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List of Nobel Memorial Prize laureates in Economics

The announcement of the 2008 Nobel Memorial Prize in Economic Sciences in Stockholm. The winner of the prize was Paul Krugman.

The Nobel Memorial Prize in Economic Sciences, officially known as The Sveriges Riksbank Prize in Economic Sciences in Memory of Alfred Nobel (Swedish: Sveriges riksbanks pris i ekonomisk vetenskap till Alfred Nobels minne), is an award funded by Sveriges Riksbank and is annually awarded by the Royal Swedish Academy of Sciences to researchers in the field of economic sciences.[1] The first prize was awarded in 1969 to Ragnar Frisch and Jan Tinbergen.[2] Each recipient receives a medal, a diploma and a monetary award that has varied throughout the years.[3] In 1969, Frisch and Tinbergen were given a combined 375,000 SEK, which is equivalent to 2,871,041 SEK in December 2007. The award is presented in Stockholm at an annual ceremony on December 10, the anniversary of Nobel's death.[4]

As of the awarding of the 2019 prize, 51 Nobel Memorial Prizes in Economic Sciences have been given to 84 individuals.[5] Up to 2007, nine awards had been given for contributions to the field of macroeconomics, more than any other category.[6] As of October 2018, the institution with the most affiliated laureates in economic sciences is the University of Chicago, which has 32 affiliated laureates.[7]

LaureatesEdit

Year Laureate Country Rationale Ph.D. alma mater Institution (most significant tenure/at time of receipt) Key contributions (non-exhaustive)
1969   Ragnar Frisch   Norway           "for having developed and applied dynamic models for the analysis of economic processes"[2] University of Oslo University of Oslo Frisch–Waugh–Lovell theorem, Conjectural variation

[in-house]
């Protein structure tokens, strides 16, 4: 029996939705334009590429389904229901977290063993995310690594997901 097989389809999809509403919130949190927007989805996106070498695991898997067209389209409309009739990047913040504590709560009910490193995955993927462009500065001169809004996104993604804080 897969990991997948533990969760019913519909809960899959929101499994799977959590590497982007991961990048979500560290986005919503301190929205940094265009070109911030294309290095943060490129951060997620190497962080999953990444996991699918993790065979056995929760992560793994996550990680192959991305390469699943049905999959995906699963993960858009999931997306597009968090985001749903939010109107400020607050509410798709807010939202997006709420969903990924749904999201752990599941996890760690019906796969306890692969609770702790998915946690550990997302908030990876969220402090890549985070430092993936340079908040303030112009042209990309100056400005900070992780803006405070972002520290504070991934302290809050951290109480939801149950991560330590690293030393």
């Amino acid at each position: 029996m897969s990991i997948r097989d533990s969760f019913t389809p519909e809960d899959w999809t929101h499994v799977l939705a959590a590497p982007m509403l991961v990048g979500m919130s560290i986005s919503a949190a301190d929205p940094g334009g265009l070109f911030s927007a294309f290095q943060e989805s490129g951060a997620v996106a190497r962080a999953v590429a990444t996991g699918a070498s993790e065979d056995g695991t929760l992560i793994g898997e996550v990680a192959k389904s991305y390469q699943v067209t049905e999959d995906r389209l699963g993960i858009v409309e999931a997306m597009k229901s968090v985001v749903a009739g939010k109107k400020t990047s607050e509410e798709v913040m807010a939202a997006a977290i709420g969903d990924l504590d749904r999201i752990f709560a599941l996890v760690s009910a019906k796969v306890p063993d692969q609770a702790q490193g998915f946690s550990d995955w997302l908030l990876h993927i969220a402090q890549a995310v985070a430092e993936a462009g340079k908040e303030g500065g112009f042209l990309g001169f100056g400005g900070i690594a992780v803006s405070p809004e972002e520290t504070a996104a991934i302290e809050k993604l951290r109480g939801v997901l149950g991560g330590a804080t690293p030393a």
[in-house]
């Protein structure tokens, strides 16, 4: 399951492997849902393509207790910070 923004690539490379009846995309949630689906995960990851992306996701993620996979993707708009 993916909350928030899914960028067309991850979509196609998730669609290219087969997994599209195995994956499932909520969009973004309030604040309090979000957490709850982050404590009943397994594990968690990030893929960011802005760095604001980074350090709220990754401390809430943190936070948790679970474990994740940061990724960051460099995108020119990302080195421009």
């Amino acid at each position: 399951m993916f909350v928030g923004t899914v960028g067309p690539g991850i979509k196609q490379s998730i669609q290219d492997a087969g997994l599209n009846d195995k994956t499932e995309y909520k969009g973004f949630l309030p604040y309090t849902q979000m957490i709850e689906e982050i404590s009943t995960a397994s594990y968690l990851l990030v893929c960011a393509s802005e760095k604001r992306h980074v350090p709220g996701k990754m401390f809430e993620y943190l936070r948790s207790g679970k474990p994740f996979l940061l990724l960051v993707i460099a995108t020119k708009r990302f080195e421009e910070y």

Jan Tinbergen   Netherlands Leiden University Erasmus University Econometrics, Policy instruments
1970   Paul Samuelson   United States "for the scientific work through which he has developed static and dynamic economic theory and actively contributed to raising the level of analysis in economic science"[8] Harvard University Massachusetts Institute of Technology Revealed preference, Samuelson condition, Social Welfare Function, Efficient-market hypothesis, Turnpike theory, Balassa–Samuelson effect, Stolper–Samuelson theorem, Overlapping generations model
1971    Simon Kuznets   United States "for his empirically founded interpretation of economic growth which has led to new and deepened insight into the economic and social structure and process of development"[9] Columbia University Harvard University Gross domestic product, Capital formation, Kuznets cycle, Kuznets curve
1972   John Hicks   United Kingdom   "for their pioneering contributions to general economic equilibrium theory and welfare theory."[10] University of Oxford University of Oxford IS–LM model, Hicksian demand function, substitution effect, income effect, Kaldor–Hicks efficiency
  Kenneth Arrow   United States Columbia University Harvard University Fundamental theorems of welfare economics, Arrow's impossibility theorem, Arrow–Debreu model, Endogenous growth theory,
1973    Wassily Leontief   Soviet Union